Prokofiev; Sibelius Violin Concertos
On this her debut recording, the young Norwegian violinist Vilde Frang makes a considerable impact. It’s clear that the Sibelius Concerto means a lot to her; she’s continually searching for the tonal quality and manner of playing that will project most strongly her vision of the music. Her full, rich, unforced tone at the start of the Adagio and her bold, almost manic way with both the main themes in the finale are typical examples of her ability to recreate an inner view. And her technique is secure enough to surmount all Sibelius’s virtuoso hurdles. Søndegård and the orchestra bring out the score’s brooding, sombre character, helped by a spacious, naturally balanced recording. I was surprised, however, at the way Frang ignores many of Sibelius’s detailed markings: at the very opening she plays pp senza vibrato instead of the marked mf dolce ed espressivo – here the effect is so beautiful I can imagine the composer might have approved; other departures from the score aren’t quite as persuasive.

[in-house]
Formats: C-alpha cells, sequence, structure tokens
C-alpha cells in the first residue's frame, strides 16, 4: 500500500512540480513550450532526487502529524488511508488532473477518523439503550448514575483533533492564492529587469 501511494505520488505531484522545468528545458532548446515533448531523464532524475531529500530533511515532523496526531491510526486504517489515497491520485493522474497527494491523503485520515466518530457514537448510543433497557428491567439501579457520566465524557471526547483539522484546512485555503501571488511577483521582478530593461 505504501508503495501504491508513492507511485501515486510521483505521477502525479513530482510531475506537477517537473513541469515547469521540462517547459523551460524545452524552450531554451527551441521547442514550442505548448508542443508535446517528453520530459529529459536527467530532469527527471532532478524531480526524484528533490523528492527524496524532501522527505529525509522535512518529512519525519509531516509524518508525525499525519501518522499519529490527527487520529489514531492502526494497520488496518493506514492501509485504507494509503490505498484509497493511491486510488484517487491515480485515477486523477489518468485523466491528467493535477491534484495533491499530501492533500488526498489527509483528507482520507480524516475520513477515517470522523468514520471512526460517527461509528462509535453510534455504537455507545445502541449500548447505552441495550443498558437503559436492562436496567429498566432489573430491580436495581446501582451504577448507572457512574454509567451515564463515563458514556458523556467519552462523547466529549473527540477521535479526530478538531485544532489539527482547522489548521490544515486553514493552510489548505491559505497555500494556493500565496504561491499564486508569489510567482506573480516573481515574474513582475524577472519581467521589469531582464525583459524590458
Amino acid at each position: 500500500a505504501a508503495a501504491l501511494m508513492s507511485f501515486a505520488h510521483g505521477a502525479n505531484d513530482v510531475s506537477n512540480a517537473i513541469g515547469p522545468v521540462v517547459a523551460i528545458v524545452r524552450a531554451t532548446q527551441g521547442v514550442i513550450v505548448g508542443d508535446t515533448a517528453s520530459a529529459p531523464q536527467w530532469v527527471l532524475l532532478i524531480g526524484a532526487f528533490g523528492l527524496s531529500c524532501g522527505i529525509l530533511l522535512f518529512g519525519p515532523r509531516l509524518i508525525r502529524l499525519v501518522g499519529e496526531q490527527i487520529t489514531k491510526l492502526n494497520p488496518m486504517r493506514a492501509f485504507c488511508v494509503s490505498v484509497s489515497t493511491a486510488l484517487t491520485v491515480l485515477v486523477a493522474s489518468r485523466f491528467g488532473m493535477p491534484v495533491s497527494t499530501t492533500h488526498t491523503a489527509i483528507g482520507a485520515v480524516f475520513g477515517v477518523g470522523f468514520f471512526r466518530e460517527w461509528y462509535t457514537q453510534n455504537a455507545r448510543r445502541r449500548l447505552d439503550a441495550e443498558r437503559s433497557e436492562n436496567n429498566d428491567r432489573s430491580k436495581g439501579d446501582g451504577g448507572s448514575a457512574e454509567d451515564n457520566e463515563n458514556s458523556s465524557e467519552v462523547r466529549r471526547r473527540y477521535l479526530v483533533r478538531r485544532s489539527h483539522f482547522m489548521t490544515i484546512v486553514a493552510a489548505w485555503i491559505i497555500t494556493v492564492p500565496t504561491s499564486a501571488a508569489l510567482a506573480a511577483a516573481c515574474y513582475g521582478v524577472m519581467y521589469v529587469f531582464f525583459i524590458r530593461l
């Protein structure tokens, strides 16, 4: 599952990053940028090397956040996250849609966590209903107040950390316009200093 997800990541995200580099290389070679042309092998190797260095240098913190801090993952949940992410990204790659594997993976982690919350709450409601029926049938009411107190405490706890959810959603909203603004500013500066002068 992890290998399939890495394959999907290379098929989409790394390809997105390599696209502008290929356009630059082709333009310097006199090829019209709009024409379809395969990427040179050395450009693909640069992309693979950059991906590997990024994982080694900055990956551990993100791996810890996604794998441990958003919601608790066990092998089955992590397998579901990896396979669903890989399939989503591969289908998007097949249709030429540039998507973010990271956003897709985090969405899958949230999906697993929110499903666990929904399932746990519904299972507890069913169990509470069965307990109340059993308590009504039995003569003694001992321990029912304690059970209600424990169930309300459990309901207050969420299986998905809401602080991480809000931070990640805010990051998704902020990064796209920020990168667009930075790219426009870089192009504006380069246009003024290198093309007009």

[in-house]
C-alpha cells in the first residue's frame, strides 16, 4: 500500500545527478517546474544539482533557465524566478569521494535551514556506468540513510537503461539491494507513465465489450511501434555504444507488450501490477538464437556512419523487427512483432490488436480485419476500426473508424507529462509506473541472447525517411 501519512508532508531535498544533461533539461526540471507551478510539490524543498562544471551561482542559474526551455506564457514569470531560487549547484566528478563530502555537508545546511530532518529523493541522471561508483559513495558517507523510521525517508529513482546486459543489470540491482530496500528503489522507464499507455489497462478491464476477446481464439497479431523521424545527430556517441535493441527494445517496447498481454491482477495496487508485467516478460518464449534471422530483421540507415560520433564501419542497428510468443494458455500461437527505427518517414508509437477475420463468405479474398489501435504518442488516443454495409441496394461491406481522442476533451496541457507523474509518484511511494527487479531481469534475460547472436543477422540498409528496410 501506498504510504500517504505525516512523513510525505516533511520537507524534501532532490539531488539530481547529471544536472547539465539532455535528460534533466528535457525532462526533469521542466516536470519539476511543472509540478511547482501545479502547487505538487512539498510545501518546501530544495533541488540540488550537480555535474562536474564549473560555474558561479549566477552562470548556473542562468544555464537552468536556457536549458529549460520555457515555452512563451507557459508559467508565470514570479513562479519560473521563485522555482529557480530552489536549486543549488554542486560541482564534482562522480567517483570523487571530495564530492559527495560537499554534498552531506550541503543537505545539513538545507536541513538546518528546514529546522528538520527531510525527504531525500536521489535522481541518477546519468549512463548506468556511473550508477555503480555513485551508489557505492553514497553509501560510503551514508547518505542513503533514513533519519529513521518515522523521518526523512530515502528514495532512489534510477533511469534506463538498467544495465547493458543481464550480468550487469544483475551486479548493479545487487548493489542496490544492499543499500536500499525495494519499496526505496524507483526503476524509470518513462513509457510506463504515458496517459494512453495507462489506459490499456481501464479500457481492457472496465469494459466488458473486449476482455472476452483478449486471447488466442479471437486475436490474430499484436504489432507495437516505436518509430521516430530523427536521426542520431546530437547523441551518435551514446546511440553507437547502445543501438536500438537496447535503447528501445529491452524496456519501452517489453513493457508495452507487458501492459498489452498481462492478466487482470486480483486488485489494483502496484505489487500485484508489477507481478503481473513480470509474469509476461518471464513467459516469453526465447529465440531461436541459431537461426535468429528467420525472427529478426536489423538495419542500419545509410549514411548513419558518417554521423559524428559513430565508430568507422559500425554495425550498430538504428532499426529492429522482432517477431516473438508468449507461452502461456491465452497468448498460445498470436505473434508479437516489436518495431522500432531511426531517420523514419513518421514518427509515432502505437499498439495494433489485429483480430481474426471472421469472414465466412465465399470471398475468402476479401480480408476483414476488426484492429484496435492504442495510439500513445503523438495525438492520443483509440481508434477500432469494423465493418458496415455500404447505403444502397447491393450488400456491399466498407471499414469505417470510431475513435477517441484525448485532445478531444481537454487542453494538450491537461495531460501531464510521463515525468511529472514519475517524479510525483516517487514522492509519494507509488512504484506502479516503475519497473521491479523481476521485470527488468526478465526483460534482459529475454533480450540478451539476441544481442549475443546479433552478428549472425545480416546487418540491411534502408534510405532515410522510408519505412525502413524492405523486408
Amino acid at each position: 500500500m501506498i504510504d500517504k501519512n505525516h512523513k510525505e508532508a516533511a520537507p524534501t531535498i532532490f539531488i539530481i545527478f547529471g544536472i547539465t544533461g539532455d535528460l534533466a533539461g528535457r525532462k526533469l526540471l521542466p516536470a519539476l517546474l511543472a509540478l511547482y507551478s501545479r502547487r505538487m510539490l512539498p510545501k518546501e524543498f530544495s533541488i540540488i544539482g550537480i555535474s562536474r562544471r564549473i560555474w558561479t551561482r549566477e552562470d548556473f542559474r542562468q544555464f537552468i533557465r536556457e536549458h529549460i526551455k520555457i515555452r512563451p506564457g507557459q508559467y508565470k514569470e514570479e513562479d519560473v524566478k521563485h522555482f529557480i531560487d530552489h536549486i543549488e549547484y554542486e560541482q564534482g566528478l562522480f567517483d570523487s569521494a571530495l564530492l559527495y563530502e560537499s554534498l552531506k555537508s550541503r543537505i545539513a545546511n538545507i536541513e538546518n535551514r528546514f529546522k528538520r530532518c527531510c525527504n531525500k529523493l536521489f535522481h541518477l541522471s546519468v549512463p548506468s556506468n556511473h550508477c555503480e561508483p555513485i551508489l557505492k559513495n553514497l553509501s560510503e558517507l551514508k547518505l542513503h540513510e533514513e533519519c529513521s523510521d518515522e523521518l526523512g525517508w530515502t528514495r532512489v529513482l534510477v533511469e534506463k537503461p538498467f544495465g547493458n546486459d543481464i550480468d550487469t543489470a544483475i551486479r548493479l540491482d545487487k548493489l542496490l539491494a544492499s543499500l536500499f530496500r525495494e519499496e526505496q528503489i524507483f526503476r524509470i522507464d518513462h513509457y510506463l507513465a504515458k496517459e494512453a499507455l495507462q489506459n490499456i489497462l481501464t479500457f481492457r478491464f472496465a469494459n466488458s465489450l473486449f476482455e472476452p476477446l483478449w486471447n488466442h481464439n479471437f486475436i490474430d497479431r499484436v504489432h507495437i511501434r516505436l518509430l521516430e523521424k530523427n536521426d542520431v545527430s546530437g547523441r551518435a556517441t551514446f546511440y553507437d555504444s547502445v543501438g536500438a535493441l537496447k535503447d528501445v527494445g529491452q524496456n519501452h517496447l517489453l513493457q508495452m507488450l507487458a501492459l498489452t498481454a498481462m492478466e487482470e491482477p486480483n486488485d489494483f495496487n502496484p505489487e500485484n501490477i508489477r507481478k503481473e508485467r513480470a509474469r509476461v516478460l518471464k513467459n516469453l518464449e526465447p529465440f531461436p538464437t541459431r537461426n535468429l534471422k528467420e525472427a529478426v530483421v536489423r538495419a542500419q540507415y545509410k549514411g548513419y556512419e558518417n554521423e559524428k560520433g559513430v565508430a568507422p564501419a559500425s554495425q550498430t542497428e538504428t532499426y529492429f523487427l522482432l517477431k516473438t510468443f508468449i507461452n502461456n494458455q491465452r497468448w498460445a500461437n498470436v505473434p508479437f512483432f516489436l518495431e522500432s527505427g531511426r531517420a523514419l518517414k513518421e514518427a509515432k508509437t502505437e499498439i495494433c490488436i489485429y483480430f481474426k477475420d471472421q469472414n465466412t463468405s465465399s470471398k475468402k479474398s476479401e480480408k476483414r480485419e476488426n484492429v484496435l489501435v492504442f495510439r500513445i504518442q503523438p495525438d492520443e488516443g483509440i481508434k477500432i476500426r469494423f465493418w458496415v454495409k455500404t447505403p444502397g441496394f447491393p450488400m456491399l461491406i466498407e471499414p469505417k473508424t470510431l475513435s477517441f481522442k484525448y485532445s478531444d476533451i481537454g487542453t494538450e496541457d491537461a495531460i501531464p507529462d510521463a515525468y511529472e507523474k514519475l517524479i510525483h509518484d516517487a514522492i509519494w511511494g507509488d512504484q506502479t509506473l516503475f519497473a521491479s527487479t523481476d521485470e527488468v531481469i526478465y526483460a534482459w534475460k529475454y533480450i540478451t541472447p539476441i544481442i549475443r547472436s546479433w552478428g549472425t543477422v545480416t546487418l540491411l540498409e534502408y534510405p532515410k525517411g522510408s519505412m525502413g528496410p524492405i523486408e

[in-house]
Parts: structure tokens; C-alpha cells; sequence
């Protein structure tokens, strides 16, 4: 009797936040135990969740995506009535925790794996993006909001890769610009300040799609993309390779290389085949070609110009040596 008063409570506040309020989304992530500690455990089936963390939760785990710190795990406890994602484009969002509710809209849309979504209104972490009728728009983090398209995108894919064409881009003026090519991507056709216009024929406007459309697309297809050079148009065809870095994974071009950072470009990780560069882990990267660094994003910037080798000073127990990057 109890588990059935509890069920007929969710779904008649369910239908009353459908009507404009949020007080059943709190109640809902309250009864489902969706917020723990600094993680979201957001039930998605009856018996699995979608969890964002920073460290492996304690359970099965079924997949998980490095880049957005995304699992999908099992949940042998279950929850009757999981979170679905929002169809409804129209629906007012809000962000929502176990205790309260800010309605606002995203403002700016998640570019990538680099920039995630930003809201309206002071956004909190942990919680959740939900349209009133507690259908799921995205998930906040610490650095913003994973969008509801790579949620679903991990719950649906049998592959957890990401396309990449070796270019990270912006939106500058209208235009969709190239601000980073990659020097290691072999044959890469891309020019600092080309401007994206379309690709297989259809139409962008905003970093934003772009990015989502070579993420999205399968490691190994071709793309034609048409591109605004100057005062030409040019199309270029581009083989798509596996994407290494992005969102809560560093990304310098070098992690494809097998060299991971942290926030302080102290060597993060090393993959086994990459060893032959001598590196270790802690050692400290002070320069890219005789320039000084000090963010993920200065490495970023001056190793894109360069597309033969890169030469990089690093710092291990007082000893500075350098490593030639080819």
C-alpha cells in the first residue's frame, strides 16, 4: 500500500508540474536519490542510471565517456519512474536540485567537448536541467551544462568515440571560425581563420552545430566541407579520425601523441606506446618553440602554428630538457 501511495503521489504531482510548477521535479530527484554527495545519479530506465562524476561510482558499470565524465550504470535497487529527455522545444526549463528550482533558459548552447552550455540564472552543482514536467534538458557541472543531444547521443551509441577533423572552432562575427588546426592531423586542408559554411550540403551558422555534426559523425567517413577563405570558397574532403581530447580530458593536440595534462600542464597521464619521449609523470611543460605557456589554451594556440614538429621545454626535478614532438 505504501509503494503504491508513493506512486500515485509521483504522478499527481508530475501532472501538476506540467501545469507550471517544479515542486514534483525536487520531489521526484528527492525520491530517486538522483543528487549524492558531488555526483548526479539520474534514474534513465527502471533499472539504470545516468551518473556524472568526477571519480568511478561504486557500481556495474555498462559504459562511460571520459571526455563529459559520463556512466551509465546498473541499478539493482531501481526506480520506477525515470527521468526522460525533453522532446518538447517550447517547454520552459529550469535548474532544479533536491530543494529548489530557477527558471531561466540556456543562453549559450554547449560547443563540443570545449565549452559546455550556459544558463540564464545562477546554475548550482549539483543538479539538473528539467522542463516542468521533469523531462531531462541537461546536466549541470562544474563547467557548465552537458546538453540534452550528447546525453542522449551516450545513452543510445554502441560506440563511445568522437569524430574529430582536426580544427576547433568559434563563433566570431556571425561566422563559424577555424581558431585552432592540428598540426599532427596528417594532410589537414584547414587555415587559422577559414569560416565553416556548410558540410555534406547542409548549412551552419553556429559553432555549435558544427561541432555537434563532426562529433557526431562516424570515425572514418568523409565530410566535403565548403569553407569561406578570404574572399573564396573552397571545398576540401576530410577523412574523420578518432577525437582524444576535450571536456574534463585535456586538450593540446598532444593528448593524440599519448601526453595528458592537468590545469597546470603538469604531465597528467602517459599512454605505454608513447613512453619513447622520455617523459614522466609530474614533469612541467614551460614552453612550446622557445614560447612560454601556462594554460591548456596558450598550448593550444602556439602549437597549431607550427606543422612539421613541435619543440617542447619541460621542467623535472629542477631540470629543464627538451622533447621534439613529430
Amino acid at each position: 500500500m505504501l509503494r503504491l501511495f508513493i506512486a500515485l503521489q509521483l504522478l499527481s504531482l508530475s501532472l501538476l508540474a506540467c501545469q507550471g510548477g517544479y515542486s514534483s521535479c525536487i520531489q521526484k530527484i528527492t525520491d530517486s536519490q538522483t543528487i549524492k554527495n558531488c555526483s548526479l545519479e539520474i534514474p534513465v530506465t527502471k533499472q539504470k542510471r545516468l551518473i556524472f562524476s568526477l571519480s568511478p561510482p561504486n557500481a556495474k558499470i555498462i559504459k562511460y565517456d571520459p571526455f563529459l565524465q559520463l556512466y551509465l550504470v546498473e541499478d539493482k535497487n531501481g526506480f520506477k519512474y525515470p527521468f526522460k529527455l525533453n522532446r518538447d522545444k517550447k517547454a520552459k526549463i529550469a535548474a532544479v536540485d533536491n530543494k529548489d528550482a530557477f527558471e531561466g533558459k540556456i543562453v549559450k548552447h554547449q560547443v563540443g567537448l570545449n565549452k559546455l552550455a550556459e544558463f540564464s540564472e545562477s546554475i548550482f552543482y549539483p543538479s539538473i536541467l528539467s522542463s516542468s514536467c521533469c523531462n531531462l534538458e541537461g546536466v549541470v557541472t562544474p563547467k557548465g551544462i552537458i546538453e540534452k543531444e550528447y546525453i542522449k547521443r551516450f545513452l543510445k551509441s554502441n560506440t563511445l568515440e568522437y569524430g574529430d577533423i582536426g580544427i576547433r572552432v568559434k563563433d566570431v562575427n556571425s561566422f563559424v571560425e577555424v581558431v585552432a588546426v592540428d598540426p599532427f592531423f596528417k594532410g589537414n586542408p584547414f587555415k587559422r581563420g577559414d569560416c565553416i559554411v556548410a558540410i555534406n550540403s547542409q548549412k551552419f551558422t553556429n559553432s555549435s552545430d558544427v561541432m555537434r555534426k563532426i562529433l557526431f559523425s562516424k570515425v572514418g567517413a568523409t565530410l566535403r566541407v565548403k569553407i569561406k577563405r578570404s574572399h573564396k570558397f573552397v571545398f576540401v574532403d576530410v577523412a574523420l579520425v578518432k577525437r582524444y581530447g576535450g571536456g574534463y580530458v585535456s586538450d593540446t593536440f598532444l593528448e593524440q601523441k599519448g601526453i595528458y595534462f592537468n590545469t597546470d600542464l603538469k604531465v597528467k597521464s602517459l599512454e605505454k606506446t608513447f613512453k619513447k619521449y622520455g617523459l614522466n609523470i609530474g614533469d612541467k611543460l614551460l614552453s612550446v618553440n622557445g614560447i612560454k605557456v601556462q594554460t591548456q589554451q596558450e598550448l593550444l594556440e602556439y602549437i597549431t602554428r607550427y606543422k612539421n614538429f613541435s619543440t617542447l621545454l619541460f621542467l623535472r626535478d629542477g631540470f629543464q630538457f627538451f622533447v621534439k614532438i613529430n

The three Humoresques are a most welcome addition: Frang’s empathy makes the most of the individual touches with which Sibelius transforms the conventions of salon music. The Prokofiev gets a fine performance, too, though one that tends to tone down its more pungent qualities. By the side of Szigeti’s benchmark 1935 recording (EMI, 2/94 – nla) it emphasises unduly the music’s sweet, romantic side, rather than the fierce, often grotesque sonorities in which Szigeti and his conductor, Beecham, take particular delight. I expect to hear a lot more of Vilde Frang.